PRAGUE--Iraqi leader Saddam Hussein is a menace to his neighbors and pre-emptive military action may be warranted against him, Czech President Vaclav Havel said in an interview ahead of a visit to Washington beginning today.
"Saddam Hussein's regime poses a major threat to many nations and to his own people," Mr. Havel said. "The right thing for Bush is not to go in alone. There should be an international intervention."
The visit, which includes a meeting with Mr. Bush tomorrow and talks with leaders of the Senate and the House of Representatives, will be Mr. Havel's final one to Washington before his scheduled retirement in January.
But in an interview late last week, the one-time dissident playwright expressed more interest in current issues than in nostalgic memories of 13 years as Czech president.
The Bush administration doctrine of pre-emptive military action could be justified on a case-by-case basis, said the often-ailing Mr. Havel, who turns 66 next month.
He said World War II might have been avoided had Western powers--Britain and France, in particular--not pursued a policy of appeasement with Adolf Hitler.
One of Mr. Havel's last official acts will be to preside over a NATO summit in the Czech capital in November that is expected to sharply change the alliance. Meeting for the first time in a former Warsaw Pact territory, delegates will invite as many as seven more countries to join the alliance.
Mr. Havel said NATO enlargement is critical to stabilizing Eastern Europe and would lay to rest an ugly chapter of European history.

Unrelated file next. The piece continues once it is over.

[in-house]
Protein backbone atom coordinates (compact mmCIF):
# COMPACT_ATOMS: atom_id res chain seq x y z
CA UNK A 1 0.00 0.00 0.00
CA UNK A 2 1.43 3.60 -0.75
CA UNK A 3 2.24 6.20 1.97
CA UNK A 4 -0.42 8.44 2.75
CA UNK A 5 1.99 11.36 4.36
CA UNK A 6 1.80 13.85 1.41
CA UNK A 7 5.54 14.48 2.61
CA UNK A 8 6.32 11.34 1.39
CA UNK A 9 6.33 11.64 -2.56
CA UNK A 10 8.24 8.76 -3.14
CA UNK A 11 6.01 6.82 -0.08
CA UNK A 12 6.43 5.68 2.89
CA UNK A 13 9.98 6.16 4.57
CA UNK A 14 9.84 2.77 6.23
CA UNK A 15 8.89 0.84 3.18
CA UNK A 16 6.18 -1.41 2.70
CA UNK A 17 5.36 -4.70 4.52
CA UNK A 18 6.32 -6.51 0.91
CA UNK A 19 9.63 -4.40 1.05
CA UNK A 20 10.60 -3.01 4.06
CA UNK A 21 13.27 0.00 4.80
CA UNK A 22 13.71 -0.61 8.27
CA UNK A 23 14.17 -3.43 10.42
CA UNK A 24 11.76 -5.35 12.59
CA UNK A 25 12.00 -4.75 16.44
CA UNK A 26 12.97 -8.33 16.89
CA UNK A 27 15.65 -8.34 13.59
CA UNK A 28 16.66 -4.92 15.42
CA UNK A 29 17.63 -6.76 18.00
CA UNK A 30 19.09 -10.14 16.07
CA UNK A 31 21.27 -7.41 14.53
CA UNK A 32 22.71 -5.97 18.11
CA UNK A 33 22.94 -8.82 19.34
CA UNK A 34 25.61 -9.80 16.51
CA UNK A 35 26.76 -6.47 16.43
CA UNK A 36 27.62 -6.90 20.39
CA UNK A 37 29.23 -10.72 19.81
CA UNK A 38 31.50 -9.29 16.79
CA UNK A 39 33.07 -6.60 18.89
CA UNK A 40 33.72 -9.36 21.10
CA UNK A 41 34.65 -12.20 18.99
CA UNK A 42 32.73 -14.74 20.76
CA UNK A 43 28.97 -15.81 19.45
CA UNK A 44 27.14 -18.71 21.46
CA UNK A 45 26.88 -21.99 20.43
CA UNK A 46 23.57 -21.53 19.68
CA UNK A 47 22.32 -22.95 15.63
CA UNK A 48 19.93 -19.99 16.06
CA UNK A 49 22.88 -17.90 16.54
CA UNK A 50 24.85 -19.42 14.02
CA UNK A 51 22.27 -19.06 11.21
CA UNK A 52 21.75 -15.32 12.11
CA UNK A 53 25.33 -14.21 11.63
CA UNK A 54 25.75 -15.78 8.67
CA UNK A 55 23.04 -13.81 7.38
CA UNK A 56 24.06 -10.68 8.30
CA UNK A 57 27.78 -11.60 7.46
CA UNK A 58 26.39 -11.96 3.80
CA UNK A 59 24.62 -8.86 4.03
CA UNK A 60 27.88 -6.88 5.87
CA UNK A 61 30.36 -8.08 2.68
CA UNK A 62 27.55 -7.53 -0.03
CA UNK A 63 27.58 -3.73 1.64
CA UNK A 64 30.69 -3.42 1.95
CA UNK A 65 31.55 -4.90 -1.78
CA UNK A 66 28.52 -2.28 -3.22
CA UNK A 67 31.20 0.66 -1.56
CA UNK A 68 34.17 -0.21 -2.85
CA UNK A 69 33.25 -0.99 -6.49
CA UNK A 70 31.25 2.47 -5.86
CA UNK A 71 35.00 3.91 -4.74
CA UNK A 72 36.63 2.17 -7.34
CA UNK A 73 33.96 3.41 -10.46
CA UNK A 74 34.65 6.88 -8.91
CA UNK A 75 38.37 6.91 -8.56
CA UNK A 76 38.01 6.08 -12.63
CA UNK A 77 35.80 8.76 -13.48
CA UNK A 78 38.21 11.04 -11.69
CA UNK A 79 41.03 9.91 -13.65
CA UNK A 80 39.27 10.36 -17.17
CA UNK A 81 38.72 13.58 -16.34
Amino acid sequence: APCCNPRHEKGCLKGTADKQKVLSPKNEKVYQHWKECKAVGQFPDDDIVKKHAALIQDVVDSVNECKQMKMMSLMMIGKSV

"It will finally show there are no more spheres of influence," he said.
His life-long struggle for human rights--he spent five years as a political prisoner under the communist regime--has won him praise and friendship from world figures such as former President Bill Clinton and Nobel laureate Elie Wiesel.
But despite having joined NATO in 1999--along with Poland and Hungary--and the prospect of joining the European Union, possibly as early as 2004, the post-communist years have been difficult ones for Mr. Havel and his country.
He has waged a long battle against powerful political forces that scoff at the notion of civil society being a necessary component for a vibrant democracy even as they advocate what Mr. Havel has called mafia capitalism.
Now, the man who led the Velvet Revolution in 1989, which brought about the bloodless overthrow of the communist regime, says he wants a break.
"I would like to withdraw from public view for a certain amount of time, to read and write," Mr. Havel said. He declined to say whether he wants to do a memoir, a play or something else.
He intends to remain an active voice on the political scene. But he said power is overrated and he has no plans to hold office again.
"I can't find much empathy for those who yearn for power," he said. "I never aspired to it but it came to me, and has been a very interesting experience."
Jan Urban, a fellow dissident during the communist days and now a commentator for Czech Radio, hasn't always seen eye to eye with the president, but he said Mr. Havel has come full circle.
"He finishes exactly as he started," Mr. Urban said, "as a moral authority hated by a large part of the political class but admired by a large part of the population."
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